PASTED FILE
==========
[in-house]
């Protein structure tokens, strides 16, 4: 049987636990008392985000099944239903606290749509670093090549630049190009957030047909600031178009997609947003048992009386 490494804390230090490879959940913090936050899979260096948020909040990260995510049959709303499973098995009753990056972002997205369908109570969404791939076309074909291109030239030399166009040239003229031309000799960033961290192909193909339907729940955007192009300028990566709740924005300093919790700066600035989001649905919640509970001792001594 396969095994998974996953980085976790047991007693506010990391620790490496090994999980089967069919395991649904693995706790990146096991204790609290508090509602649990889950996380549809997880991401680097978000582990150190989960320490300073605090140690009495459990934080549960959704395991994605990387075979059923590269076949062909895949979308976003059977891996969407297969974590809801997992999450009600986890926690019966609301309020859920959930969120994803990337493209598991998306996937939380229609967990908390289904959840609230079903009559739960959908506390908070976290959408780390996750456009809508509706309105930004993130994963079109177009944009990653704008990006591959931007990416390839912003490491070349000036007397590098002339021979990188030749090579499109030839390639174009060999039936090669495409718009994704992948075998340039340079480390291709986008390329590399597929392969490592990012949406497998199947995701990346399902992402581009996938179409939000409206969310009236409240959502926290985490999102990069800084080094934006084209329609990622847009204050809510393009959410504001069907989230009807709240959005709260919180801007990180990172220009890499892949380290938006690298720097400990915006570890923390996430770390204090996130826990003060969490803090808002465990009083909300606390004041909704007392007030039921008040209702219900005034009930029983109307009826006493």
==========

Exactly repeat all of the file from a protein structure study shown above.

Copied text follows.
[in-house]
């Protein structure tokens, strides 16, 4: 049987636990008392985000099944239903606290749509670093090549630049190009957030047909600031178009997609947003048992009386 490494804390230090490879959940913090936050899979260096948020909040990260995510049959709303499973098995009753990056972002997205369908109570969404791939076309074909291109030239030399166009040239003229031309000799960033961290192909193909339907729940955007192009300028990566709740924005300093919790700066600035989001649905919640509970001792001594 396969095994998974996953980085976790047991007693506010990391620790490496090994999980089967069919395991649904693995706790990146096991204790609290508090509602649990889950996380549809997880991401680097978000582990150190989960320490300073605090140690009495459990934080549960959704395991994605990387075979059923590269076949062909895949979308976003059977891996969407297969974590809801997992999450009600986890926690019966609301309020859920959930969120994803990337493209598991998306996937939380229609967990908390289904959840609230079903009559739960959908506390908070976290959408780390996750456009809508509706309105930004993130994963079109177009944009990653704008990006591959931007990416390839912003490491070349000036007397590098002339021979990188030749090579499109030839390639174009060999039936090669495409718009994704992948075998340039340079480390291709986008390329590399597929392969490592990012949406497998199947995701990346399902992402581009996938179409939000409206969310009236409240959502926290985490999102990069800084080094934006084209329609990622847009204050809510393009959410504001069907989230009807709240959005709260919180801007990180990172220009890499892949380290938006690298720097400990915006570890923390996430770390204090996130826990003060969490803090808002465990009083909300606390004041909704007392007030039921008040209702219900005034009930029983109307009826006493």